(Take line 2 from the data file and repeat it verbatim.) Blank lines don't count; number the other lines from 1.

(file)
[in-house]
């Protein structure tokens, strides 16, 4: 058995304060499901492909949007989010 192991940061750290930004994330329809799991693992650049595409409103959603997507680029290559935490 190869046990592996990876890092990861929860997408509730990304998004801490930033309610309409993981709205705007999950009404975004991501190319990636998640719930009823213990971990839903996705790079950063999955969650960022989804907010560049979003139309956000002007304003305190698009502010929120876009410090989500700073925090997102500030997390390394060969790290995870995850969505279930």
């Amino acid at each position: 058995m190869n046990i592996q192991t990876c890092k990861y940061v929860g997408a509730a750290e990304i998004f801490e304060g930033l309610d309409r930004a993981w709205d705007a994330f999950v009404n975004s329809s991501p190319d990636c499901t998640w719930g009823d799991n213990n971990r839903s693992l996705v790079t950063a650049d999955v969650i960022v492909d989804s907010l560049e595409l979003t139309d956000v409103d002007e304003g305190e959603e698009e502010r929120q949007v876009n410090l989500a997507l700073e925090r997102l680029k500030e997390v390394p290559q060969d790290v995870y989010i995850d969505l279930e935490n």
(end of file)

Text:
């Protein structure tokens, strides 16, 4: 058995304060499901492909949007989010 192991940061750290930004994330329809799991693992650049595409409103959603997507680029290559935490 190869046990592996990876890092990861929860997408509730990304998004801490930033309610309409993981709205705007999950009404975004991501190319990636998640719930009823213990971990839903996705790079950063999955969650960022989804907010560049979003139309956000002007304003305190698009502010929120876009410090989500700073925090997102500030997390390394060969790290995870995850969505279930």